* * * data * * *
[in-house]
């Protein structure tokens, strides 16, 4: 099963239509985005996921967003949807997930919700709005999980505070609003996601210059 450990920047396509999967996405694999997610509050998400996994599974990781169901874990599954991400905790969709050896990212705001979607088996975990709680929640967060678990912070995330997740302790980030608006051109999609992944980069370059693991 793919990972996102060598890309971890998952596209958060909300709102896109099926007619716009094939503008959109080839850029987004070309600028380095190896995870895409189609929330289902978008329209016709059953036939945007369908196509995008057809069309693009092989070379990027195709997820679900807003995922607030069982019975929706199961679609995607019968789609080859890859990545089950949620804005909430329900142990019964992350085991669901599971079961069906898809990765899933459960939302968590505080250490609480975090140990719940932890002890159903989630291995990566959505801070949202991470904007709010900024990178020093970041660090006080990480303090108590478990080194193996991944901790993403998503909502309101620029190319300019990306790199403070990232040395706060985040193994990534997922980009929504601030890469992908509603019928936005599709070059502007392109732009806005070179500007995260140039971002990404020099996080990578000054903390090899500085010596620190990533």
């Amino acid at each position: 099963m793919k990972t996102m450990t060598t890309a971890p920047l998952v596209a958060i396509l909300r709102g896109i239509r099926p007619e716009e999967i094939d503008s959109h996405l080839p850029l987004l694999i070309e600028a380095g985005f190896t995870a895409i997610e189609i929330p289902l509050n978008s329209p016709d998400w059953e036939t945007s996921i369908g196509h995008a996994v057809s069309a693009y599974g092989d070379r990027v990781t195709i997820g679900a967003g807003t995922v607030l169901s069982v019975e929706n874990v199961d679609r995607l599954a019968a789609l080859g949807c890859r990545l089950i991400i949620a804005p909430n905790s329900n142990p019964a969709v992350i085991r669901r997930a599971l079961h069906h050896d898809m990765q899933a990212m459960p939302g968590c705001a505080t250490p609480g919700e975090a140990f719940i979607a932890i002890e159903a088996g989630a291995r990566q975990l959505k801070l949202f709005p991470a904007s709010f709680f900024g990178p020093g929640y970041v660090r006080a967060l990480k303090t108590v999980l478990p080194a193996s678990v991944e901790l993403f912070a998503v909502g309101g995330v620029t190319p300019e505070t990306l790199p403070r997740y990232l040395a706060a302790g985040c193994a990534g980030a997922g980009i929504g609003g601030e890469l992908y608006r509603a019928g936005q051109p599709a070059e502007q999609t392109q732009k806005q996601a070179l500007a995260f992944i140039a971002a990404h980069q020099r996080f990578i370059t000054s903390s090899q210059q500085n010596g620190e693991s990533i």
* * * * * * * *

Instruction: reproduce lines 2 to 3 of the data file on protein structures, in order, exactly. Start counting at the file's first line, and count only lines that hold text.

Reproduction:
């Protein structure tokens, strides 16, 4: 099963239509985005996921967003949807997930919700709005999980505070609003996601210059 450990920047396509999967996405694999997610509050998400996994599974990781169901874990599954991400905790969709050896990212705001979607088996975990709680929640967060678990912070995330997740302790980030608006051109999609992944980069370059693991 793919990972996102060598890309971890998952596209958060909300709102896109099926007619716009094939503008959109080839850029987004070309600028380095190896995870895409189609929330289902978008329209016709059953036939945007369908196509995008057809069309693009092989070379990027195709997820679900807003995922607030069982019975929706199961679609995607019968789609080859890859990545089950949620804005909430329900142990019964992350085991669901599971079961069906898809990765899933459960939302968590505080250490609480975090140990719940932890002890159903989630291995990566959505801070949202991470904007709010900024990178020093970041660090006080990480303090108590478990080194193996991944901790993403998503909502309101620029190319300019990306790199403070990232040395706060985040193994990534997922980009929504601030890469992908509603019928936005599709070059502007392109732009806005070179500007995260140039971002990404020099996080990578000054903390090899500085010596620190990533």
């Amino acid at each position: 099963m793919k990972t996102m450990t060598t890309a971890p920047l998952v596209a958060i396509l909300r709102g896109i239509r099926p007619e716009e999967i094939d503008s959109h996405l080839p850029l987004l694999i070309e600028a380095g985005f190896t995870a895409i997610e189609i929330p289902l509050n978008s329209p016709d998400w059953e036939t945007s996921i369908g196509h995008a996994v057809s069309a693009y599974g092989d070379r990027v990781t195709i997820g679900a967003g807003t995922v607030l169901s069982v019975e929706n874990v199961d679609r995607l599954a019968a789609l080859g949807c890859r990545l089950i991400i949620a804005p909430n905790s329900n142990p019964a969709v992350i085991r669901r997930a599971l079961h069906h050896d898809m990765q899933a990212m459960p939302g968590c705001a505080t250490p609480g919700e975090a140990f719940i979607a932890i002890e159903a088996g989630a291995r990566q975990l959505k801070l949202f709005p991470a904007s709010f709680f900024g990178p020093g929640y970041v660090r006080a967060l990480k303090t108590v999980l478990p080194a193996s678990v991944e901790l993403f912070a998503v909502g309101g995330v620029t190319p300019e505070t990306l790199p403070r997740y990232l040395a706060a302790g985040c193994a990534g980030a997922g980009i929504g609003g601030e890469l992908y608006r509603a019928g936005q051109p599709a070059e502007q999609t392109q732009k806005q996601a070179l500007a995260f992944i140039a971002a990404h980069q020099r996080f990578i370059t000054s903390s090899q210059q500085n010596g620190e693991s990533i």